thanks to everyone who came out-the amount of talent we saw was fantastic.
we easily could cast either show four or five different ways and had equally amazing productions.

second: season kickoff and fundraiser!

Join the WTC for a season kickoff party and fundraiser!
Featuring shorts by this seasons playwrights (Nate Harpel, Eva Suter, and Kamarie Chapman), live music by YES! UPS!, DJ Teddy Ruxspin, and, of course, PARTY!

there will also be a raffle, because who doesn't love a good raffle?

Thursday September 17th The Waypost Cafe @ (3120 N. Williams PDX)
Doors at 7; shindig gets underway at 7:30pm
Suggested donation: $5-10

dressing up and RSVPS strongly encouraged:

Third: We are going non-profit!

holy shit!
we're kind of at the point where it just, i guess, makes sense. we're all into this collective and really want to make this happen and see where it goes for as long as we can.
as far as our philosophy goes and the type of art we make, this won't be changing anything. this will allow us to apply for grants and get donations, and help out with renting spaces, and other things.

it does feel awkwardly grown up.


Wednesday, August 19, 2009


yes, folks, season two is underway!

The Working Theatre Collective announces auditions for our fall productions!!!

A Falling Apart Sort of Thing: A Ghost Play
By Nate Harpel
A brother and sister are haunted by a dark secret from their childhood. As they struggle to hide their secret, they find themselves drowning in aftermath of their choices.
2 men 4 women (ages variable)

The Lucky Woman
By Eva Suter
A new adaptation of Oedipus Rex with a focus on Oedipus’ wife/mother Jocasta. A story of the fierceness of love-- motherly love, matrimonial love, all of the above.
4 women 2 men (ages variable)

Auditions will be August 30th from 11-3 at the Action/Adventure rehearsal space. Please send an email to reserve an audition slot to Come prepared with a 1 minute monologue, resume, and headshot. First round of callbacks to follow auditions.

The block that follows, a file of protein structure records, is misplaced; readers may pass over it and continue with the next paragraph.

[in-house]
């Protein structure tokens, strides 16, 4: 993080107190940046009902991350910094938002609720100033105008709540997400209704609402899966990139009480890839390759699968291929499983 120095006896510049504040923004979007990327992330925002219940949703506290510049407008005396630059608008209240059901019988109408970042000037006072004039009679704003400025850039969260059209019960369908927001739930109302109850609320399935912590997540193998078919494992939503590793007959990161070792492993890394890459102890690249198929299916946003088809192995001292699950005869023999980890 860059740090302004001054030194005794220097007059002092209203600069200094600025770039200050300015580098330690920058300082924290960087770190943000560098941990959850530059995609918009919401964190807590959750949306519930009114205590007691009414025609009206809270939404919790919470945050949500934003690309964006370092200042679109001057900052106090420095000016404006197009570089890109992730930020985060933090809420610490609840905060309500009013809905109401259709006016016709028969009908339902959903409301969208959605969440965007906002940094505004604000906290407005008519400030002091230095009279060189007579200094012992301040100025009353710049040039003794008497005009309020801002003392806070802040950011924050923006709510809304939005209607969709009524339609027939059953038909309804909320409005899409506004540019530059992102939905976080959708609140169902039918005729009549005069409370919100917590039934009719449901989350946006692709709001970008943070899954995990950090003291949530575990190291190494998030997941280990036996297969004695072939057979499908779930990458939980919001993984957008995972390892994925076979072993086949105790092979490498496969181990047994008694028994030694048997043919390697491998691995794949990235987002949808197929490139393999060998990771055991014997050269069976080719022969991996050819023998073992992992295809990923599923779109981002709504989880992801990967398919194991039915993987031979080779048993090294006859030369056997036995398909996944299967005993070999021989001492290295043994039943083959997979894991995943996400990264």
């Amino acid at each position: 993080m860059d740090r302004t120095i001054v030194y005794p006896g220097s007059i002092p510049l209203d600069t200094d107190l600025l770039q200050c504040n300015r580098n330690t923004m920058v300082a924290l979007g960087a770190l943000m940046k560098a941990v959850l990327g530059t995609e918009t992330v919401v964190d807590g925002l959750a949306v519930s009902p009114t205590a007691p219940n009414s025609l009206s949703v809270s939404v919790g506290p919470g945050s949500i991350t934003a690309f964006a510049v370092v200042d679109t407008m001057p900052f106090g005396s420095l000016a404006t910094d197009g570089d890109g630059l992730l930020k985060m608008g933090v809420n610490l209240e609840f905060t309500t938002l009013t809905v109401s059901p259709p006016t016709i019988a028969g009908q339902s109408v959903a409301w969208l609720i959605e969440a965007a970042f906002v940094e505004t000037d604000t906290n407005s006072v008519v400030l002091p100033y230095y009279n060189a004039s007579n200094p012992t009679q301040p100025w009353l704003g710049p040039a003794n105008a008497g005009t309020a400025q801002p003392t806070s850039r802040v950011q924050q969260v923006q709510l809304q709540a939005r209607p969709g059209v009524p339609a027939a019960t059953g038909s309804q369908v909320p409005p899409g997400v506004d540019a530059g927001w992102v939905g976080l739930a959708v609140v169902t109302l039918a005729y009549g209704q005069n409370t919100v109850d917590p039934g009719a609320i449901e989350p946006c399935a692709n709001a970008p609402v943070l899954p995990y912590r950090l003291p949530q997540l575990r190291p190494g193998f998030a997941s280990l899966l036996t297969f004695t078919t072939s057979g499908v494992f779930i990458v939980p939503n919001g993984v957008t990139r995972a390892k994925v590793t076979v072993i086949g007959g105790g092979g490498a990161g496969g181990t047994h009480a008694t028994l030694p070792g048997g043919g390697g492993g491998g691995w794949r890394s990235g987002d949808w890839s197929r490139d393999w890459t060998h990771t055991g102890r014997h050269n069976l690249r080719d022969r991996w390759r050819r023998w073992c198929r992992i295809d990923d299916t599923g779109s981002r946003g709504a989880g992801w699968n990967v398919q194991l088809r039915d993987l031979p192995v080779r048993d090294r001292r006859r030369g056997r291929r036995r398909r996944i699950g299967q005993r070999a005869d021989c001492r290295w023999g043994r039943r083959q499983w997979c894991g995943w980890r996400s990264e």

Thank you and we look forward to seeing you there!

The Working Theatre Collective is an ensemble based company that is dedicated to producing new works and other theatre worth the effort. We focus on aggressively artistic, DIY productions in unexpected spaces. We are interested in creating theatre that is working to establish a home in the hearts of the artist and the audience. Through working to produce art we find the heart of living!

For more info please visit
or email us at

Wednesday, August 5, 2009

currently invading the light booth of the tacoma little theatre

tacoma is lovely. promise.

there is something about air tinged with salt water that makes one nostalgic and hopeful.

it is also delightful being here with nate, who called tacoma home once upon a time. there's something wonderful about exploring a place with someone who is beyond excited to show it to you. the secret smile they walk around with, living in their memory while telling you about this and that. what this used to be. how this block once was. oh, and that was where...

things for the festival are going well. i think. we just teched john lennon's gargoyle and finished lighting notes. so i think that we're done for the night and are headed to the parkway (one of nate's favorite bars ever).

they have boundary bay on tap.

to nostalgia!
to salt water!

Sunday, August 2, 2009

Freak Out Over Tacoma!


Ashley, James, and I are currently at The Red and Black Cafe. We have just concluded paper techs for our productions of A Story That Ends and Begins with a Dream and John Lennon's Gargoyle, which we are taking to a festival in Tacoma in, well, you know, like ten seconds.

Actually three days.

It's going to be absolute madness.

We'll keep you updated.

If you happen to be in The City of Destiny (Tacoma, WA) this upcoming weekend come see JLG on Thursday (7:30) and/or Friday (8) and ASEABWAD Saturday (8) or Sunday (2) at Tacoma Little Theatre (Don't remember the address.)


So much to do.

Rock and roll,